Even Dexter's new bromance with Miguel was flavored by the week's other themes, as the two men discussed the responsibilities of fatherhood, particularly the legacies that fathers leave on their sons. We know all about Harry and Dexter, but Miguel's father was a cold drunk, a trait that helped shape him. The idea that fathers pass along their best and worst traits to their sons is one that logically intrigues and concerns Dexter. But whatever happened to men talking about baseball or football or fine Cuban cigars?
Dexter and Miguel already had an understanding even before the final scene, which saw Dexter kill off Mike Erwin's Freebo, which tied up some loose ends from the Prado murder, but also fulfilled Harry's Code. In the eyes of Miguel, who stumbled upon Dexter in full homicide mode, Dexter's act was cathartic. The blood spatter expert was able to take the vengeance Miguel wasn't sure he'd have had the guts to take himself. Without a second's hesitate at "disgust" or "fear" or "punitive," Miguel went straight to "grateful." Dexter did what Miguel wanted to do, what he may not have been able to do. In addition to being Dexter's friend, he owes Dexter. They share knowledge and responsibility. They're accomplices, which spins things off in a new direction for future episodes.
This wasn't what I'd have expected. It also couldn't possibly be what Dexter had in mind.
Of the four episodes sent to critics before the start of the season, this was probably the least successful and it's a good thing it ended well or else certain tonal missteps really would have stuck in my craw.
The episode was hampered by some annoyingly out-of-character stabs at cheap humor. They began right at the beginning with Dexter guessing the futures of the various kids, including suggesting that a nose-picking moron would grow up to be President. As politically liberal as I am, I hate facile satire and screenwriter Melissa Rosenberg was guilty of some. I'm not sure I'd have bought Public Dexter making a sarcastic political joke, but Internal Dexter definitely wouldn't.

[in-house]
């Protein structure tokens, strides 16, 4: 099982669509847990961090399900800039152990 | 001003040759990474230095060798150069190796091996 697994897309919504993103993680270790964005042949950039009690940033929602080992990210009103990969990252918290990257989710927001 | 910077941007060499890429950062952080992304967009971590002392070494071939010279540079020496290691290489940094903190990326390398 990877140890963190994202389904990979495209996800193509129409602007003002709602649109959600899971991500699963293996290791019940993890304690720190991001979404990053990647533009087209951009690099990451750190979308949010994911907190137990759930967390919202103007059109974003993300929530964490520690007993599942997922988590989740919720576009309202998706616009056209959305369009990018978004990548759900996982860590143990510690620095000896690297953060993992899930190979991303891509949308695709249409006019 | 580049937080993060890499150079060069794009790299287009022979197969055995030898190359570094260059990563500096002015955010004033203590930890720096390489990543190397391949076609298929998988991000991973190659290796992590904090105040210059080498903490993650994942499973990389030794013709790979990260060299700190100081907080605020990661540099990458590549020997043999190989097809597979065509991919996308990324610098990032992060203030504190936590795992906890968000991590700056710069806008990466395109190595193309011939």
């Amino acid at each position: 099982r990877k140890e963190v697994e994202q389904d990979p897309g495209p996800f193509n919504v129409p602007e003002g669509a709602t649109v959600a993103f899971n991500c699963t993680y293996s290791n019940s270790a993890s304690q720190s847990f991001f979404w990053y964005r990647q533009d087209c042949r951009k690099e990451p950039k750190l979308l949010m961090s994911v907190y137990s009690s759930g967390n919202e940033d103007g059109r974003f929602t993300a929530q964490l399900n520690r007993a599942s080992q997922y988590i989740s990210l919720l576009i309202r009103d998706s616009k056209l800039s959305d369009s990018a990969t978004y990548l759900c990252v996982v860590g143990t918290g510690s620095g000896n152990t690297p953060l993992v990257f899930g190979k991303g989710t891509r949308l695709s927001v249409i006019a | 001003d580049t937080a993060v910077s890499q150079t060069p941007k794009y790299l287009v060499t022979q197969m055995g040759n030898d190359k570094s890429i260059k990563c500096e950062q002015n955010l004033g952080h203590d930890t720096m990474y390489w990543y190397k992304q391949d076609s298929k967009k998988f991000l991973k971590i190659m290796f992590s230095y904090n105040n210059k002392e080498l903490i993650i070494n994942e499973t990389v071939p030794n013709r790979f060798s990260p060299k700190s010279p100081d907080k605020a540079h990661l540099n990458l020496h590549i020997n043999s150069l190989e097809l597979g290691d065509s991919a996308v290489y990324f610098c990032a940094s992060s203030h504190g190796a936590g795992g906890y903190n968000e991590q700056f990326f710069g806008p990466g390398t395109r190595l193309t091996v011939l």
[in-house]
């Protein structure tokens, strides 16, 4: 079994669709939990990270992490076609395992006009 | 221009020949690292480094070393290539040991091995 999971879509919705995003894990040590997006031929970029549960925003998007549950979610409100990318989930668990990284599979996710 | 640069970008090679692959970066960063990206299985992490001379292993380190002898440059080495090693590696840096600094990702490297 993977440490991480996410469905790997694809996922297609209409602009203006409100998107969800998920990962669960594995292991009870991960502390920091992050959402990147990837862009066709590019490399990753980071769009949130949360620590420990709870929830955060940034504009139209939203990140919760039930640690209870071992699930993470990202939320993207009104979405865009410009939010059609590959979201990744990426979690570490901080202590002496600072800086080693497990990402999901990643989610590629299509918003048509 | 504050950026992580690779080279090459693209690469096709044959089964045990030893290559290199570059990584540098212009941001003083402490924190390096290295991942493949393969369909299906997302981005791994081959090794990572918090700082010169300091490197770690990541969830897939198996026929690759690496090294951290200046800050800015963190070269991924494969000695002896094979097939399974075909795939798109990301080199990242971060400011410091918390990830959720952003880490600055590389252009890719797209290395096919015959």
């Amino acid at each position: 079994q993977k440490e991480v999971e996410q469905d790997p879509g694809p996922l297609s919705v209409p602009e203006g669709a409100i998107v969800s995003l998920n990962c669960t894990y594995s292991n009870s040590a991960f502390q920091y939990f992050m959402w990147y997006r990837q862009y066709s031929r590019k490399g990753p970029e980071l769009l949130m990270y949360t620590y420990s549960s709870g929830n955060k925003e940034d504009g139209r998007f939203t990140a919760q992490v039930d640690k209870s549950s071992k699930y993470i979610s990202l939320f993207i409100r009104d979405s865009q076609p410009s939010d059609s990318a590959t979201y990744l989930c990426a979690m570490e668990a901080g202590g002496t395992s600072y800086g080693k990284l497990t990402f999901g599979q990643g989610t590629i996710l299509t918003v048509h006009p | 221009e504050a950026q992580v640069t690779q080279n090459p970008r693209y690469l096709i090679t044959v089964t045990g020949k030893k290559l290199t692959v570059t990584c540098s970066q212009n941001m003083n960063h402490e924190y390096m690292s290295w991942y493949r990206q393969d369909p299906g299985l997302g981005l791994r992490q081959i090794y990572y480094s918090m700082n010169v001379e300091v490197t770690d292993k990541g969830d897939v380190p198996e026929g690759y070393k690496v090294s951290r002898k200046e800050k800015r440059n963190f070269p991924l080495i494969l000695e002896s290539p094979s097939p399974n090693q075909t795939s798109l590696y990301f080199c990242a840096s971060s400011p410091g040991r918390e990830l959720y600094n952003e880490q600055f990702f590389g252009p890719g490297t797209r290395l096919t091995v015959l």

And what was up with Dexter's trip to the sorority house with the slutty twins? This is a show that's usually smart enough to dodge caricature like this and, so far as I could tell, the only point of the scene was Dexter's joke about how his own child couldn't turn out any worse. Similarly, Dexter's attempts to talk to the kids in what he thinks youth slang sounds like wasn't as funny as somebody must have thought it would be.
The focus on Dexter and Miguel has also left several of the other supporting characters spinning outside of the show's main orbit. David Zayas' Angel had such a fantastic reaction to Dexter telling him about Rita's pregnancy, for example, that I wished Angel and Dexter were more directly involved. I've also yet to get on board with the Desmond Harrington's blandly shady Quinn or Liza Lapira's IA officer, though I loved the scene between Deb and the junkie informant, especially her ultra-profane rant that prompted his adequate response, ""Damn. You've got a mouth on you, woman." I just love Deb.
Enough of me. Sound off, Readers... Did you like this week's Dexter? How are you feeling about the new characters? About the developing season plot?